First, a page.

With an estimated 100 million metric tons of non-biodegradable polyethylene plastic produced every year — not to mention other popular plastics — it’s no wonder that we have a plastics waste problem. From bags to bottles, there’s a lot of it out there sitting in landfills and floating in our oceans, so a new technique to transform that plastic into a usable, rather clean fuel has exciting ramifications.
Although there are methods of eliminating plastics like polyethylene from the world, they often require high heat and can lead to a messy breakdown into relatively useless compounds. The idea behind the joint U.S.-China team of Xiangqing Jia, Chuan Qin, Tobias Friedberger, Zhibin Guan and Zheng Huang is to make it possible to break down the plastic in a low-energy fashion and to produce something useful at the other end.
Using a technique of catalytic breakdown developed by Alan Goldman and Zheng Huang known as tandem catalytic cross alkane metathesis, the team was able to take polyethylene and strip it down to much simpler hydrocarbons, effectively creating a diesel fuel, with some additional waxes, which can be used in industrial settings, according to the Los Angeles Times.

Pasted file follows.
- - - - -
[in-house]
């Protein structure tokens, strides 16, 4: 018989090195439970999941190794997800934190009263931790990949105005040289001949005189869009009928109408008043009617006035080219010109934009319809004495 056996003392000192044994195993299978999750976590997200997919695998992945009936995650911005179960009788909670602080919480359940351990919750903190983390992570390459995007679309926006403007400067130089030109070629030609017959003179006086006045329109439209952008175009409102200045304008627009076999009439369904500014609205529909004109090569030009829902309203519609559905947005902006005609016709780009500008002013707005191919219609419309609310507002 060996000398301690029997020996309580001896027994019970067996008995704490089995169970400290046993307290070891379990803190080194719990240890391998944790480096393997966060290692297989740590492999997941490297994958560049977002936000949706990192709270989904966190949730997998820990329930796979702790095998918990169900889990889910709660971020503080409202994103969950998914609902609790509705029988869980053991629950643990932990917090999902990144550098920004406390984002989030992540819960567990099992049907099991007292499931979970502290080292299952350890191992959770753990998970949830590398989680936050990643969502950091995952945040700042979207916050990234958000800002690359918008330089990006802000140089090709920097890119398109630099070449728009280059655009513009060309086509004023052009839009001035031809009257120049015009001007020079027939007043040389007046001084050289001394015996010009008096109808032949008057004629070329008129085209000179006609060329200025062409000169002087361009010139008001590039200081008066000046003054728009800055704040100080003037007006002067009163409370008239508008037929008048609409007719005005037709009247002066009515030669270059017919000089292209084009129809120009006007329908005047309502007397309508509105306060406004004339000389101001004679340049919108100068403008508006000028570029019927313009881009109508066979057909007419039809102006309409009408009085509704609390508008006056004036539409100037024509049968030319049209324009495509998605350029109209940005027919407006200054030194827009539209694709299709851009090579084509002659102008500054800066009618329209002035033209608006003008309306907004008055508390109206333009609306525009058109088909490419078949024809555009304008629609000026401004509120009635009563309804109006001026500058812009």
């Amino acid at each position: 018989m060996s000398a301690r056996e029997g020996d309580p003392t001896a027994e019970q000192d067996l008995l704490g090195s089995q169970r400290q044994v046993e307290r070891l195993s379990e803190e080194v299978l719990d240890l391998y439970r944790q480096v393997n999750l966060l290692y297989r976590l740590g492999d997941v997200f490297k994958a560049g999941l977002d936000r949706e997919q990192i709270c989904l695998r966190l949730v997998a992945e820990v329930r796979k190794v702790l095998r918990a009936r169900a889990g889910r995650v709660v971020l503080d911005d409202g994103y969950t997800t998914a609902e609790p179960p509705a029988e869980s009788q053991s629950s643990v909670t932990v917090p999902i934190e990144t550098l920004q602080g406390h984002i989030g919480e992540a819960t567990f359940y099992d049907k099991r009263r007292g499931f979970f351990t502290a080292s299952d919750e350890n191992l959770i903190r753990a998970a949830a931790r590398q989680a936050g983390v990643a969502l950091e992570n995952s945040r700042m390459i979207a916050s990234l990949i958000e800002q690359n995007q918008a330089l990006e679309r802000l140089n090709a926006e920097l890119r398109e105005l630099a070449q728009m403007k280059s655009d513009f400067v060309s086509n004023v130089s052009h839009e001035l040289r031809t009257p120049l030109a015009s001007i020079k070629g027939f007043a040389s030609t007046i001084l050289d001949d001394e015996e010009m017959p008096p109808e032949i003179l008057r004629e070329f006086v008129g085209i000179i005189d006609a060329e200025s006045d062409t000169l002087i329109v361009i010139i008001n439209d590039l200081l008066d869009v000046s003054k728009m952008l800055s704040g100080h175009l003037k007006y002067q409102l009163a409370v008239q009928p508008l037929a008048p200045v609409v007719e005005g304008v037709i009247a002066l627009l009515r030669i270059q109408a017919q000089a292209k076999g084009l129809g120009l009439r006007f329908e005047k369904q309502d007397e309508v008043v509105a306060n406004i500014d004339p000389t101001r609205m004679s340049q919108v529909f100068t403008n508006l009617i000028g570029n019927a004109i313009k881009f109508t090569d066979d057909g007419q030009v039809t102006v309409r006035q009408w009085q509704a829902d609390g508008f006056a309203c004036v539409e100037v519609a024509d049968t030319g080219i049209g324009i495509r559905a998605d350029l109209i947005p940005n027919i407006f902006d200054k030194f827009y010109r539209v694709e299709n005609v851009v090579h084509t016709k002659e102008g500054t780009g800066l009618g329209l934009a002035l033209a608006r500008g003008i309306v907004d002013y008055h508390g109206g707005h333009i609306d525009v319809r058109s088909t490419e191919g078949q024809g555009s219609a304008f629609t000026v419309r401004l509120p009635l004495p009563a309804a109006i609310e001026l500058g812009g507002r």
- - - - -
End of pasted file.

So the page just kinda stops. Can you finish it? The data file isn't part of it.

The precise process for the technique, which was detailed in Science Advances, is a lengthy one, but it involves utilizing catalysts like an iridium-based compound to break down the chains into something much more manageable.
The process could not only provide a means of recycling a material that was previously hard to dispose of, but could also turn that material into fuel, which would provide a financial incentive. Such an advance could also potentially help encourage the cleaning of the world’s oceans of plastics.
The hope moving forward is that the researchers can turn the technique into one that can operate at a larger, industrial scale.
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